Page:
An estimated 30-40% of school-aged children with an autism spectrum disorder (ASD) remain minimally verbal even after receiving years of interventions. These children require an intervention approach that simultaneously (a) consolidates early success in treatment and (b) intensifies treatment given signs of early non-response in order to place all children on a positive, long-term course. The overarching aim of this Network study is to construct an adaptive intervention that utilizes two efficacious interventions (JASP-EMT and CORE-DTT) that rely on distinct intervention procedures and that show promise for optimizing the number of unique socially communicative and spontaneously spoken words in minimally verbal children with ASD. JASP-EMT (Joint Attention, Symbolic Play and Enhanced Milieu Teaching) focuses on creating a context for joint engagement within naturally occurring, child-led play activities. CORE-DTT (discrete trial training for core features of ASD) emphasizes didactic, adult-led instruction. The study utilizes a novel sequential multiple assignment randomized trial to evaluate and construct an optimal adaptive intervention. Children will be initially randomized to six weeks of JASP-EMT or CORE-DTT (first-phase treatment). After six weeks, children will be assessed for early non/response. Early responders will be randomized to staying the course on first-phase treatment with therapist intervention or to therapist plus parent training. Early non-responders to either first- phase treatment will receive both JASP-EMT and CORE-DTT in an attempt to maximize language outcomes. Children will receive intervention daily at school for 4 months total. Outcome assessments will occur at 4 and 8 months. With support from a Data Coordinating Center involving SIStat at UCLA and University of Michigan, the study will enroll 192 children with ASD across four sites, Los Angeles, Nashville, New York and Rochester.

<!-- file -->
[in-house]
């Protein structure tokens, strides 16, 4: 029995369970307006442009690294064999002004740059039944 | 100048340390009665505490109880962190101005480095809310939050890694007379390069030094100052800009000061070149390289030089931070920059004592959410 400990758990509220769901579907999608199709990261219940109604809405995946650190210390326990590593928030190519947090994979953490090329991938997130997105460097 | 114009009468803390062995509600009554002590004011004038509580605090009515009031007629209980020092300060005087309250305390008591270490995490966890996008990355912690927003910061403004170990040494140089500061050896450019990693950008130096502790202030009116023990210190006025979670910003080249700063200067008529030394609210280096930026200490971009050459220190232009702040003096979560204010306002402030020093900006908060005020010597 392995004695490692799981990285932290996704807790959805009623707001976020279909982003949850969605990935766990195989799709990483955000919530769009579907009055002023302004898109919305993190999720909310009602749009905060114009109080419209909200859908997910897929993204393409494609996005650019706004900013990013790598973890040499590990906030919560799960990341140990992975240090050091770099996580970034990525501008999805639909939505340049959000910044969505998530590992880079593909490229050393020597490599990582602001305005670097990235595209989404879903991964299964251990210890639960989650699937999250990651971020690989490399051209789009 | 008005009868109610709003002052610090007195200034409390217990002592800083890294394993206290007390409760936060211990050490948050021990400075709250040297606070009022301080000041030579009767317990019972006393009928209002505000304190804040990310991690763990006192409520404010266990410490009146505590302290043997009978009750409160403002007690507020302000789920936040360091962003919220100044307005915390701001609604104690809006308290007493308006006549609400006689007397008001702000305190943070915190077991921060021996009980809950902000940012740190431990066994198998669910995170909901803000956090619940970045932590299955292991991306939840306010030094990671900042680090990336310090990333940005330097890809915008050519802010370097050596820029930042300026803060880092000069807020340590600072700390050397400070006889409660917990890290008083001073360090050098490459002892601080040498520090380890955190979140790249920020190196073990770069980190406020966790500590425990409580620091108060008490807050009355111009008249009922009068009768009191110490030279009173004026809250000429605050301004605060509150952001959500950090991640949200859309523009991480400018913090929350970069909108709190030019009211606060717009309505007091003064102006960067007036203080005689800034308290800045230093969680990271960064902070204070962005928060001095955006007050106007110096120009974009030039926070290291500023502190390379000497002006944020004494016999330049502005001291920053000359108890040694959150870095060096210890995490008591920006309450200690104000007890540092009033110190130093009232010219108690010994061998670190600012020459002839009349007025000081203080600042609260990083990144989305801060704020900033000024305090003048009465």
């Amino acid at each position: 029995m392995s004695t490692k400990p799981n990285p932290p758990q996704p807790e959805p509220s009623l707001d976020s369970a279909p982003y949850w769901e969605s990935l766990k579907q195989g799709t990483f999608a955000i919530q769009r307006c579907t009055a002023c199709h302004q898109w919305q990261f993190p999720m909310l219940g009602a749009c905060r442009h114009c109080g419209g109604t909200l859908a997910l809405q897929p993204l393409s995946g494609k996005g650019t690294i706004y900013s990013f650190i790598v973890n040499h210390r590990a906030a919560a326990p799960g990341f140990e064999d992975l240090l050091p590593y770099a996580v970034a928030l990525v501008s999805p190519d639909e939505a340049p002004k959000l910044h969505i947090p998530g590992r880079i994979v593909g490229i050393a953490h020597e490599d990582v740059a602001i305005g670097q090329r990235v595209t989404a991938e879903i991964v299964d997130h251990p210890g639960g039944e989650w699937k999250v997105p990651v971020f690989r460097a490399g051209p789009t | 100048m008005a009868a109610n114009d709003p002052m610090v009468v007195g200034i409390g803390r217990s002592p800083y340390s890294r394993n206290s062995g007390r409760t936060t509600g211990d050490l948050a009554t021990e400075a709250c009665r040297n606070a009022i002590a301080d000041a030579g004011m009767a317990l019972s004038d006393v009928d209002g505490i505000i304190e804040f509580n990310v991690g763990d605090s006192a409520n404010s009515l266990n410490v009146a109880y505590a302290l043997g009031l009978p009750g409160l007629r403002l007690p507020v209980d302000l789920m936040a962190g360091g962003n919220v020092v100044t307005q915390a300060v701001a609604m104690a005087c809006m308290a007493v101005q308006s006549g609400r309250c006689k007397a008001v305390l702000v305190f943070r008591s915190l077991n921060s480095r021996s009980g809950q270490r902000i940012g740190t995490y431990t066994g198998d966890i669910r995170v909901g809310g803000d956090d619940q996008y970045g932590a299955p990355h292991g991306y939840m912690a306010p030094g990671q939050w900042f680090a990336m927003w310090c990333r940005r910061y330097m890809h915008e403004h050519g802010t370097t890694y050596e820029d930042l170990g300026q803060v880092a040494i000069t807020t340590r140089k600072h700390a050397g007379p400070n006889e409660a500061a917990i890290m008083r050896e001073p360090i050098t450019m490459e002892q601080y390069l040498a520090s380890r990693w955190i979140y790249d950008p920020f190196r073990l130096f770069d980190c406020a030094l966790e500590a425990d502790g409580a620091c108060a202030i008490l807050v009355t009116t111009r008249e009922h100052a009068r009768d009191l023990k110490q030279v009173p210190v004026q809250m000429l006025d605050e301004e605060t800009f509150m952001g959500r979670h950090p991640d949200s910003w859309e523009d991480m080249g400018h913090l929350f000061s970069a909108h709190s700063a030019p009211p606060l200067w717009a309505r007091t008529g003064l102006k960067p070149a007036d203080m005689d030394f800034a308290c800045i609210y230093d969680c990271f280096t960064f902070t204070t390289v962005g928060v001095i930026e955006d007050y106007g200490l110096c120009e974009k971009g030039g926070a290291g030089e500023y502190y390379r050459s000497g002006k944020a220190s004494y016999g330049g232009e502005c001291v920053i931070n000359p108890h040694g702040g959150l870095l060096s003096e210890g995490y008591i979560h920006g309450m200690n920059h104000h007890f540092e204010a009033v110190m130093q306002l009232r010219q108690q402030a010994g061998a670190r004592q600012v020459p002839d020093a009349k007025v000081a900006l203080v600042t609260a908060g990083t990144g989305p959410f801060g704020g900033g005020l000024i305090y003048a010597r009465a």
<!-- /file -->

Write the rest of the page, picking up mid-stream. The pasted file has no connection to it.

The specific aims of the study are a) to determine which intervention (JASP-EMT vs. CORE-DTT) produces greater increases in socially communicative spontaneous utterances (SCU;primary outcome) and symbol- infused joint engagement, number of unique words, and object play level (secondary outcomes), b) to determine whether adding a parent training component provides additional benefit among participants who demonstrate a positive early response to either JASP-EMT or CORE-DTT, c) to compare and contrast four pre-specified adaptive interventions in terms of primary and secondary outcomes, and d) to determine whether baseline repetitive behavior, baseline object interest and parent expectancies for the specific intervention moderate intervention outcomes. This study has the potential to dramatically improve communication outcomes for children with ASD who are minimally verbal, and addresses a high priority need of the Interagency Autism Coordinating Council (2011). A Network of experienced researchers with complementary expertise is necessary to address this unmet priority.
This application, Adaptive Interventions for Minimally Verbal Children with ASD in the Community, seeks support to construct an adaptive intervention that utilizes two efficacious interventions (JASP-EMT and CORE- DTT) that have shown promise for optimizing the number of unique socially communicative and spontaneously spoken words in minimally verbal children with ASD. The study utilizes a novel sequential multiple assignment- randomized trial to evaluate and construct an optimal adaptive intervention. A total of 192 minimally verbal school aged children with an Autism Spectrum Disorder (aged 5 to 8 years of age) will participate across four sites, UCLA, University of Rochester, Vanderbilt University and Weill Cornell Medical Center with methodological and statistical support from University of Michigan.
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